I’d keep a beady eye out for rogues, promising riches if you let them run your Zurich or London offices. Pack a can of mace in your handbag, just in case they don’t get the message.

Start-ups and debutantes — don’t overdo it — it’s a marathon, not a sprint. Wear what you’re comfortable in. You’re young and impulsive, so don’t go making a fool of yourself.

I don’t expect you to heed my advice, but don’t expect any sympathy at 2am after the big Aon party telling me that your high heels are killing you and you don’t think you can make it back up the hill to the Casino! Oh, and bring some Alka Seltzer.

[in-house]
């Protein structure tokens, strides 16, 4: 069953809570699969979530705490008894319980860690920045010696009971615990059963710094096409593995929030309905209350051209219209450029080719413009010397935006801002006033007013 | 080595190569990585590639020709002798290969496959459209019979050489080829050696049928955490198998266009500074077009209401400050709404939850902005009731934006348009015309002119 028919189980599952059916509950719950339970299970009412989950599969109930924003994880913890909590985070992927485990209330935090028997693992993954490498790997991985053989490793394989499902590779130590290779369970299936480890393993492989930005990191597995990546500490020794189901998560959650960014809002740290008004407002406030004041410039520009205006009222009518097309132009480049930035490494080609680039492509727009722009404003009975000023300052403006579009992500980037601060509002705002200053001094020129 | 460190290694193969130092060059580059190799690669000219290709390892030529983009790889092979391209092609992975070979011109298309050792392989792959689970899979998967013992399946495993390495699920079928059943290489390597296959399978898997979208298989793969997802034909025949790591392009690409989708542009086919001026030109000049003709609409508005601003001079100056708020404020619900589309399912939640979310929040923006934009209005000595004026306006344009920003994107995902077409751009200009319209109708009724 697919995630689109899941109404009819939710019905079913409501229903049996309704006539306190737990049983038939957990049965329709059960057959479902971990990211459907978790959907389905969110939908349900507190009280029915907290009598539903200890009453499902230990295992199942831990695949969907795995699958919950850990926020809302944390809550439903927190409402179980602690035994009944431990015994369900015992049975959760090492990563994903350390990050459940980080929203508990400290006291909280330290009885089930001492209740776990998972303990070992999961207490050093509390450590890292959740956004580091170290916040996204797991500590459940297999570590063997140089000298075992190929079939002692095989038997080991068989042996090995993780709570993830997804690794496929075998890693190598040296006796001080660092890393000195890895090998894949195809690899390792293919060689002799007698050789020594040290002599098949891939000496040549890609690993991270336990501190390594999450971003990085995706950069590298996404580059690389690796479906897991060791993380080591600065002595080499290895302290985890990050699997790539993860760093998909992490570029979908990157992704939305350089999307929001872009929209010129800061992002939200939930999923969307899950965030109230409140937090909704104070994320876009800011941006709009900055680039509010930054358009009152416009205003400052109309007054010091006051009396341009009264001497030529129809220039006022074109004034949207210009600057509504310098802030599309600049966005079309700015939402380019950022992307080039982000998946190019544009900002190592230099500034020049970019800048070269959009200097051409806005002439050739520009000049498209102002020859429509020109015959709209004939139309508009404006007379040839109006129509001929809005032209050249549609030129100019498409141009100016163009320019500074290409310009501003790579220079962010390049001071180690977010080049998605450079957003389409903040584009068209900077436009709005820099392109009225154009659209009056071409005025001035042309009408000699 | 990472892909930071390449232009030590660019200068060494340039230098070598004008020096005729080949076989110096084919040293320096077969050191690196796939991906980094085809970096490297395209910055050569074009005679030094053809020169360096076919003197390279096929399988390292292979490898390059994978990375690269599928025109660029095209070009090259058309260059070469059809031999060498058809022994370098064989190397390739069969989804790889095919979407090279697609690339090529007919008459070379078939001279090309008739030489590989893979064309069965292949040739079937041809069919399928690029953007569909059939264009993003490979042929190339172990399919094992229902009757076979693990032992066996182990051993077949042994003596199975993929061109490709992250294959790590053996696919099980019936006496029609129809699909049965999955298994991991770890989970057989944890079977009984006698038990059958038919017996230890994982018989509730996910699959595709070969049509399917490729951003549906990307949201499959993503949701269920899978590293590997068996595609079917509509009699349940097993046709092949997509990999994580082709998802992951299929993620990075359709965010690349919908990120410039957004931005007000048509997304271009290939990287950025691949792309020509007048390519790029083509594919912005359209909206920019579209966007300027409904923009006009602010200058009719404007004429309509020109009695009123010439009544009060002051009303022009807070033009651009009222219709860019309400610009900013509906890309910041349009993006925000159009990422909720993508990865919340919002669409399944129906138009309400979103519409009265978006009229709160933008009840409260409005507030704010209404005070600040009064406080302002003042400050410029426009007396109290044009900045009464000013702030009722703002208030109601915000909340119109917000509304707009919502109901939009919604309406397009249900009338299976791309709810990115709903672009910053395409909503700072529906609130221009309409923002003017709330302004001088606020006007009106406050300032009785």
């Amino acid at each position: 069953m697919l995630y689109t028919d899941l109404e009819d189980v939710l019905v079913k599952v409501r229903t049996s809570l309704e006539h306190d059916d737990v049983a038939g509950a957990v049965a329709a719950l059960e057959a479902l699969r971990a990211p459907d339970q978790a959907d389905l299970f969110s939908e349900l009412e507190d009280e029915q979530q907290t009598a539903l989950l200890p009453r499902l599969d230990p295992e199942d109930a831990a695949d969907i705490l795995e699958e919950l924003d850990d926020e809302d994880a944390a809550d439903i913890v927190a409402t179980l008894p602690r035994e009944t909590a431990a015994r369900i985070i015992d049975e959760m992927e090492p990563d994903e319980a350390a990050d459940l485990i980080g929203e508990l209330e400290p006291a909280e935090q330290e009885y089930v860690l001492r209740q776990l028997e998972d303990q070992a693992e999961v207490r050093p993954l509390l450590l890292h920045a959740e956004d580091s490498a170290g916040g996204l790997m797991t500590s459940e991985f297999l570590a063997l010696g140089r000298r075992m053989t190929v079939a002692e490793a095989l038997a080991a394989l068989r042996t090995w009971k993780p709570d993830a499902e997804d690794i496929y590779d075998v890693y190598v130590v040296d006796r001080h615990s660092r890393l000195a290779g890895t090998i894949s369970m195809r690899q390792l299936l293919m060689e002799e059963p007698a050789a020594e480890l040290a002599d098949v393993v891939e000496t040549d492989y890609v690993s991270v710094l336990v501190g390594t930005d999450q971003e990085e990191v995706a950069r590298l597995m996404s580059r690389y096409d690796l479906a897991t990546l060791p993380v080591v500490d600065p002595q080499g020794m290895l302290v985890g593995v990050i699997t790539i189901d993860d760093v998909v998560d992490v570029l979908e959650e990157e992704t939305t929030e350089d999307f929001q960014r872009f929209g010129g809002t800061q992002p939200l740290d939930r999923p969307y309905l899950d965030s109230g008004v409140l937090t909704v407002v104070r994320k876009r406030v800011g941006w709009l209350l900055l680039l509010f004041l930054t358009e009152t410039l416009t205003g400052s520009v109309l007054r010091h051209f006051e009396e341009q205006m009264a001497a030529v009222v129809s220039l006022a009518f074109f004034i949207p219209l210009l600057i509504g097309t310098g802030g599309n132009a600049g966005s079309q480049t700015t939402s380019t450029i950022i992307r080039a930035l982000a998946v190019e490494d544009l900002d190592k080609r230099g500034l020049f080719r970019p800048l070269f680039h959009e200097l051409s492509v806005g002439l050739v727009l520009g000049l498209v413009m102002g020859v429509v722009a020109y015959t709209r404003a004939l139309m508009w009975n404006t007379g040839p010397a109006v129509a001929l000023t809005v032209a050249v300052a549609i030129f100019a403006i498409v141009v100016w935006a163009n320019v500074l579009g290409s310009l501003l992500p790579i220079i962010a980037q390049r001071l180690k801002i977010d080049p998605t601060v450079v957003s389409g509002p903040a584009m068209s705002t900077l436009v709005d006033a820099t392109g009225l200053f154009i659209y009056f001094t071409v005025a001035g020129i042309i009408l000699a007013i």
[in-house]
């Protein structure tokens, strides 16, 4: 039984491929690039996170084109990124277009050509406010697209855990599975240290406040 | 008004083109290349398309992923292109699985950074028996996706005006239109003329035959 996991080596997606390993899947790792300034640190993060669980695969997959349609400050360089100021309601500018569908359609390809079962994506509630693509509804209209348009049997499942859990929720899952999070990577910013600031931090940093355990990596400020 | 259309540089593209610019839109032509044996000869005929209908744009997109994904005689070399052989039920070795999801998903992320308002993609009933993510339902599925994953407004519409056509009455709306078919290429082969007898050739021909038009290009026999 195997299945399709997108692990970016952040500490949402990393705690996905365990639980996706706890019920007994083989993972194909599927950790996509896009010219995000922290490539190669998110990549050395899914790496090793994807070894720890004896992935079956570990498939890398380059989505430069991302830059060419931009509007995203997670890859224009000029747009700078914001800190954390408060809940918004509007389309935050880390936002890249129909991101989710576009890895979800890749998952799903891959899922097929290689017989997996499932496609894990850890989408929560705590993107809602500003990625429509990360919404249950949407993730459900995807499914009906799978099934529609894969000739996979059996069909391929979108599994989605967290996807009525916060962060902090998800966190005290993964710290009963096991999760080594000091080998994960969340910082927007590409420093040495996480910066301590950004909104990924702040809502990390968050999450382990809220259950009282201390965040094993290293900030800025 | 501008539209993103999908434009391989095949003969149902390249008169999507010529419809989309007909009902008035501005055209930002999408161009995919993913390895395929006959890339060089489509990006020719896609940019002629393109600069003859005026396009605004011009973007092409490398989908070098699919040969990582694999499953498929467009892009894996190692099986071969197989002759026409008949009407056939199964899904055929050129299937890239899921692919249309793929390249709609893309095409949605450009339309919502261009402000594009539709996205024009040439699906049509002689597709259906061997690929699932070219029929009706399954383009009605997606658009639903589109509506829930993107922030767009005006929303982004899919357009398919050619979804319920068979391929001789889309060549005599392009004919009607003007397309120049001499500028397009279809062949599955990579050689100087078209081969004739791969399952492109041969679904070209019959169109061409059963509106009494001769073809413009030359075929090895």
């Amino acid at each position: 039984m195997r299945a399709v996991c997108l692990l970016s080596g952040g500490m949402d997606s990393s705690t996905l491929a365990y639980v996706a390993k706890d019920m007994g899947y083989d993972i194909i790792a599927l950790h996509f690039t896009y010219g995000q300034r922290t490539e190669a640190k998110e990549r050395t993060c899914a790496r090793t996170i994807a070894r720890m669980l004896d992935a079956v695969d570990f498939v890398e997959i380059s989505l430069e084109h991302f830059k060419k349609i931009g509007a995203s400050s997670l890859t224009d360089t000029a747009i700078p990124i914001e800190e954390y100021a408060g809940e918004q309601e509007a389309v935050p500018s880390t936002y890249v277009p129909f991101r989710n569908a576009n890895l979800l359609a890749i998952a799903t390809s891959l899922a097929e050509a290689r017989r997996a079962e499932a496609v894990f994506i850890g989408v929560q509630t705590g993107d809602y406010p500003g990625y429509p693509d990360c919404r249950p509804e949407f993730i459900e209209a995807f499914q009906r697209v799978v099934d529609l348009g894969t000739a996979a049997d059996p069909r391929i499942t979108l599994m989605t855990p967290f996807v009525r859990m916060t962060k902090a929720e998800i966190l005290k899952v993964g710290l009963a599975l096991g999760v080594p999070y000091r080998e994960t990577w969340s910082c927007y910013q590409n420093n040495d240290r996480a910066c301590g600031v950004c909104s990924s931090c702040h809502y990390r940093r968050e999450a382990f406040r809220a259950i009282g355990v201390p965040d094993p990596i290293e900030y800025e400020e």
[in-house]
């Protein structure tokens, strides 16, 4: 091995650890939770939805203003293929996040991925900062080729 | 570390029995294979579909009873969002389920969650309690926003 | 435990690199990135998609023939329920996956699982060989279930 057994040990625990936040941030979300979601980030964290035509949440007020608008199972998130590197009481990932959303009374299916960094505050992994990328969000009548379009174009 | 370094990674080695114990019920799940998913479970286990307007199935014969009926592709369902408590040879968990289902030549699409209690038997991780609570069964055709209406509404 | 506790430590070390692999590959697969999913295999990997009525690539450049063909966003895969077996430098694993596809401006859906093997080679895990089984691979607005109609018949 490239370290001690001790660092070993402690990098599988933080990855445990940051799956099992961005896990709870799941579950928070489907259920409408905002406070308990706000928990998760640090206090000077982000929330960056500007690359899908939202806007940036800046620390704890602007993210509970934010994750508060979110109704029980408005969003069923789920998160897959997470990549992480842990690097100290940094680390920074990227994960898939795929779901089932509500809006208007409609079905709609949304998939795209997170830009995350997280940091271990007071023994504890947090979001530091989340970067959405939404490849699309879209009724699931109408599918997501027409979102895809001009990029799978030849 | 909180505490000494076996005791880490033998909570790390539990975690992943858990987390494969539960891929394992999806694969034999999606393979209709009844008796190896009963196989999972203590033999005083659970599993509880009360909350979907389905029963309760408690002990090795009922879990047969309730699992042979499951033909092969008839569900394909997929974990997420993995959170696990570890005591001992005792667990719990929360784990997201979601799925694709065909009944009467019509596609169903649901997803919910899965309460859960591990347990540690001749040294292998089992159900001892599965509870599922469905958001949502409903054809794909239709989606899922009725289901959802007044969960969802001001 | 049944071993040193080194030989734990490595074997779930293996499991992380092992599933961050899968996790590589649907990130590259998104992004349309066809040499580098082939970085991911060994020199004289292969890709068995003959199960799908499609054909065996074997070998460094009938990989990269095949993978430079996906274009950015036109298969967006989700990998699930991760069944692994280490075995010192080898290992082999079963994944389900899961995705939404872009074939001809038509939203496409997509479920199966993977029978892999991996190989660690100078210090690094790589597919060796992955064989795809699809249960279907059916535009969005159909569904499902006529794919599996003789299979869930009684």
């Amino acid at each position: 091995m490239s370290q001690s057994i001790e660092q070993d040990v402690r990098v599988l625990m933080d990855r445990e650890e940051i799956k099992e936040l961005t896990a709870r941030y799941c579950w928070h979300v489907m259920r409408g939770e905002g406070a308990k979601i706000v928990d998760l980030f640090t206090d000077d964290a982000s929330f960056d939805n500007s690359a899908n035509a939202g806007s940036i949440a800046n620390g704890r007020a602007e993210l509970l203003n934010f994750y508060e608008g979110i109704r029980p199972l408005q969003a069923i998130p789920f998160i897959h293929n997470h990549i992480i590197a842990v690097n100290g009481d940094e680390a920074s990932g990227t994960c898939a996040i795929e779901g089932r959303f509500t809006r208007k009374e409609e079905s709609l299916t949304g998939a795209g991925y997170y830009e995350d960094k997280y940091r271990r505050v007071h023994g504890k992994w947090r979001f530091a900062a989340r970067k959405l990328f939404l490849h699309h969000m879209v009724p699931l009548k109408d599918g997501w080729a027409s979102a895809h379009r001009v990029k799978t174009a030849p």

Now for the ladies from Lloyd’s — I’d go for something provocative — get all the boys hot under the collar on the first night and then spend the rest of the week playing hard to get.

But don’t forget to get formally paired off with someone before you leave and make sure they visit the jewellers and hand over a big rock — this may be your last chance to bag a top-dollar beau before the easy money runs out.

And brokers, bring a brolly — if it rains you’ll want to be chivalrous and lend it to your best market and/or best customer! Actually I feel sorry for you this year — you’re going to have you work cut out, hanging on to your best accounts as they come under relentless soft market attack, and your best staff will be wooed by the opposition.

Still, look on the bright side, maybe the dollar will strengthen in 2008 and help mask your inevitable sliding brokerage?

And do remember to try and have fun — I look forward to meeting you all once again